When it comes to discharging state and federal income taxes in bankruptcy, the courts use what may appear to be a complicated set of rules and timeframes.
Let's Try to Make it Simple for Those Considering Bankruptcy:
- Taxes which had a due date which was 3 years before filing bankruptcy may be dischargeable. For example, if a debtor files bankruptcy in May 2011, then taxes which had a due day of April 2008 may be dischargeable in bankruptcy. However, if the debtor filed an extension for October 2008, then those taxes might not be dischargeable in bankruptcy because the due date includes any extensions.
- If the tax return was filed on time or if it filed late and it was done at least 2 years before the bankruptcy filing, it might be dischargeable. So that means that if the due date was April 2008 but was filed late, let's say it was filed May 2010, the debtor would not be able to discharge the taxes in bankruptcy until after May 2012.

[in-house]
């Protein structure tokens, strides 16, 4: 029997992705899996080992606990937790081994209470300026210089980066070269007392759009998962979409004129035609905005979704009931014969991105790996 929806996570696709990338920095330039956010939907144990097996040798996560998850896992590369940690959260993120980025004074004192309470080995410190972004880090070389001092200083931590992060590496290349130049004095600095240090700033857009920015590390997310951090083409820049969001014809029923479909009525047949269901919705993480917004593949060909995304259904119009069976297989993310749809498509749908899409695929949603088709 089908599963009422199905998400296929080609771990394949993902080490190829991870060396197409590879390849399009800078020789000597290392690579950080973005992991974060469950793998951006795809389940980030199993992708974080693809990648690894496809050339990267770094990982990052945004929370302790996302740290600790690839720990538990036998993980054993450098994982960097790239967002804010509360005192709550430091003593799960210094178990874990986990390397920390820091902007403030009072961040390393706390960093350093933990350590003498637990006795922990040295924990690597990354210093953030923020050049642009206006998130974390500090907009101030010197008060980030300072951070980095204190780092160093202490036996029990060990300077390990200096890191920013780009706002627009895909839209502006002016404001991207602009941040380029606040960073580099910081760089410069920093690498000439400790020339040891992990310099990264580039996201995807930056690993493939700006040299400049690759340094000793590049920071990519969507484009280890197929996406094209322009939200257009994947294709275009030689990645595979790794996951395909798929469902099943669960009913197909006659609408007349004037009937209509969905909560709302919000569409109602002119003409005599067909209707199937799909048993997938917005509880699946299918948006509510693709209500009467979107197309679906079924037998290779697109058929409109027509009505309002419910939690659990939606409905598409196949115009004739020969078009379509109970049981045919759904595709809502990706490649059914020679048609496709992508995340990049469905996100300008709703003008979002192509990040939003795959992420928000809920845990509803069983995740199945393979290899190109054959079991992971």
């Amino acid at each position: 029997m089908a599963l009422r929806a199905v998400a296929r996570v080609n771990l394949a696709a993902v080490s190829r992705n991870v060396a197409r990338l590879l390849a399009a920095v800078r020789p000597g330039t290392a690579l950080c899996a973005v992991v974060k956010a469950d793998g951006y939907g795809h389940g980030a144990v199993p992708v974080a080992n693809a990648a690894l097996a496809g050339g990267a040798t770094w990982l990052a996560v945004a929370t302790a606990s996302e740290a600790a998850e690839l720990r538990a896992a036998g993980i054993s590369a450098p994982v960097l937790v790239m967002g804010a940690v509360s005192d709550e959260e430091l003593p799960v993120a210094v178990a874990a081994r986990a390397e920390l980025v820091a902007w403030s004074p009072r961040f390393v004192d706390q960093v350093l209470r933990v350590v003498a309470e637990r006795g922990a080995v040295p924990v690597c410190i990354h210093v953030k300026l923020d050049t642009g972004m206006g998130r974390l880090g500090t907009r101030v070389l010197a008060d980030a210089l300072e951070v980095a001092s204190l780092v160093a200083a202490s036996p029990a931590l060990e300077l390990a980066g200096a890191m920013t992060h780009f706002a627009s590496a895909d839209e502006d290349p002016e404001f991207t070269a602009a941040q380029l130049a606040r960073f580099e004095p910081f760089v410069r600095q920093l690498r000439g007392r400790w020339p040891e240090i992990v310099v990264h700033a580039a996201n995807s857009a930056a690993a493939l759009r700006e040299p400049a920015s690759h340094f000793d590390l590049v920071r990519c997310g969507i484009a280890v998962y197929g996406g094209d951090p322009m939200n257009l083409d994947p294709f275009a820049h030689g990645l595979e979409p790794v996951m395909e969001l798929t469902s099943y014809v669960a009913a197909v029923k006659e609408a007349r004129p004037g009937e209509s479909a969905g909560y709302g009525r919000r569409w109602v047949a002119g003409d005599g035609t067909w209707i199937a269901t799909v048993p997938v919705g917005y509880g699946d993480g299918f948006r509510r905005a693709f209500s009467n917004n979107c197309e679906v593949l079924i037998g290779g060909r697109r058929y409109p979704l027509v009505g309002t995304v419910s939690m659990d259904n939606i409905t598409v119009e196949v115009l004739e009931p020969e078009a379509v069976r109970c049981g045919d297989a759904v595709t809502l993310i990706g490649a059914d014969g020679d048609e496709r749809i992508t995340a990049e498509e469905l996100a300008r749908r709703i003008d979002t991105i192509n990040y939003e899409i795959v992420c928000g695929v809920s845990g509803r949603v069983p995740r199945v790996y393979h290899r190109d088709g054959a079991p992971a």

- If the taxes meet the above conditions (plus there was no evasion or fraud) and there was an assessment of taxes for the tax return in question, that assessment must have happened at least 240 days before the bankruptcy filing.
- Finally, debtors considering bankruptcy for the purpose of discharging back taxes also need to look at any adjustments made by the IRS during the tax years in question. State taxing authorities must be notified of adjustments in taxable income because if they are not notified, that failure to notify could prevent the debtor from discharging the state taxes in bankruptcy.